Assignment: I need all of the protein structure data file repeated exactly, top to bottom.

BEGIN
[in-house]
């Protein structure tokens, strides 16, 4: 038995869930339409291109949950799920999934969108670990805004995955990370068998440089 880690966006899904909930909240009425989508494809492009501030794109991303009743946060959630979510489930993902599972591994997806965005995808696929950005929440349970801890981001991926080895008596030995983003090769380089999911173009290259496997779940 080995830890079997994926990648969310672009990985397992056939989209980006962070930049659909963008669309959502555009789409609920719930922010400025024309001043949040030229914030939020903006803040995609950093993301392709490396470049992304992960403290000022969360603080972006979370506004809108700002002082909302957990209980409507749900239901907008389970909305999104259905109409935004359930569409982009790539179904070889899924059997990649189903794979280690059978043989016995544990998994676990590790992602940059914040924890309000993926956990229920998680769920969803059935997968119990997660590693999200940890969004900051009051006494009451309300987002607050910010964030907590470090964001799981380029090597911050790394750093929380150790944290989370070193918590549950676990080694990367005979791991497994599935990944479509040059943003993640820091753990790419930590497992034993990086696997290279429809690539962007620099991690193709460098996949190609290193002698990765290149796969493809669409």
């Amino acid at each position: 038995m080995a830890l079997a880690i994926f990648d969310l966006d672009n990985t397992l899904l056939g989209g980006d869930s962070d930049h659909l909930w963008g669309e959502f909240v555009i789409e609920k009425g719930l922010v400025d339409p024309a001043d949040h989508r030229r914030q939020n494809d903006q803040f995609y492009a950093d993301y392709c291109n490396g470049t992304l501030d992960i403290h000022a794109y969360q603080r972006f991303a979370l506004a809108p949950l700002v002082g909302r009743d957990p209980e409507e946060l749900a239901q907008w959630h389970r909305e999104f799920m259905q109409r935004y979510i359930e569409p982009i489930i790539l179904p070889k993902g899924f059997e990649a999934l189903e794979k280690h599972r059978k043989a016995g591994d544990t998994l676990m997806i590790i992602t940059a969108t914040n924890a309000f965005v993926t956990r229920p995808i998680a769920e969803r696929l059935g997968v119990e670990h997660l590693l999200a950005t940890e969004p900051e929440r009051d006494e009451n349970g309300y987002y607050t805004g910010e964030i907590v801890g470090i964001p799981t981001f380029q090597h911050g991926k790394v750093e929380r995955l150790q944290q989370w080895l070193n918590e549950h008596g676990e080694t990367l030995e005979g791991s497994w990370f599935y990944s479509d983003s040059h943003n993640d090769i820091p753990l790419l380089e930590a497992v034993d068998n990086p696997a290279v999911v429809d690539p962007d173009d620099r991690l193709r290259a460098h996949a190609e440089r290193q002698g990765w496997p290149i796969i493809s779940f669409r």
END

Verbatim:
[in-house]
């Protein structure tokens, strides 16, 4: 038995869930339409291109949950799920999934969108670990805004995955990370068998440089 880690966006899904909930909240009425989508494809492009501030794109991303009743946060959630979510489930993902599972591994997806965005995808696929950005929440349970801890981001991926080895008596030995983003090769380089999911173009290259496997779940 080995830890079997994926990648969310672009990985397992056939989209980006962070930049659909963008669309959502555009789409609920719930922010400025024309001043949040030229914030939020903006803040995609950093993301392709490396470049992304992960403290000022969360603080972006979370506004809108700002002082909302957990209980409507749900239901907008389970909305999104259905109409935004359930569409982009790539179904070889899924059997990649189903794979280690059978043989016995544990998994676990590790992602940059914040924890309000993926956990229920998680769920969803059935997968119990997660590693999200940890969004900051009051006494009451309300987002607050910010964030907590470090964001799981380029090597911050790394750093929380150790944290989370070193918590549950676990080694990367005979791991497994599935990944479509040059943003993640820091753990790419930590497992034993990086696997290279429809690539962007620099991690193709460098996949190609290193002698990765290149796969493809669409």
């Amino acid at each position: 038995m080995a830890l079997a880690i994926f990648d969310l966006d672009n990985t397992l899904l056939g989209g980006d869930s962070d930049h659909l909930w963008g669309e959502f909240v555009i789409e609920k009425g719930l922010v400025d339409p024309a001043d949040h989508r030229r914030q939020n494809d903006q803040f995609y492009a950093d993301y392709c291109n490396g470049t992304l501030d992960i403290h000022a794109y969360q603080r972006f991303a979370l506004a809108p949950l700002v002082g909302r009743d957990p209980e409507e946060l749900a239901q907008w959630h389970r909305e999104f799920m259905q109409r935004y979510i359930e569409p982009i489930i790539l179904p070889k993902g899924f059997e990649a999934l189903e794979k280690h599972r059978k043989a016995g591994d544990t998994l676990m997806i590790i992602t940059a969108t914040n924890a309000f965005v993926t956990r229920p995808i998680a769920e969803r696929l059935g997968v119990e670990h997660l590693l999200a950005t940890e969004p900051e929440r009051d006494e009451n349970g309300y987002y607050t805004g910010e964030i907590v801890g470090i964001p799981t981001f380029q090597h911050g991926k790394v750093e929380r995955l150790q944290q989370w080895l070193n918590e549950h008596g676990e080694t990367l030995e005979g791991s497994w990370f599935y990944s479509d983003s040059h943003n993640d090769i820091p753990l790419l380089e930590a497992v034993d068998n990086p696997a290279v999911v429809d690539p962007d173009d620099r991690l193709r290259a460098h996949a190609e440089r290193q002698g990765w496997p290149i796969i493809s779940f669409r």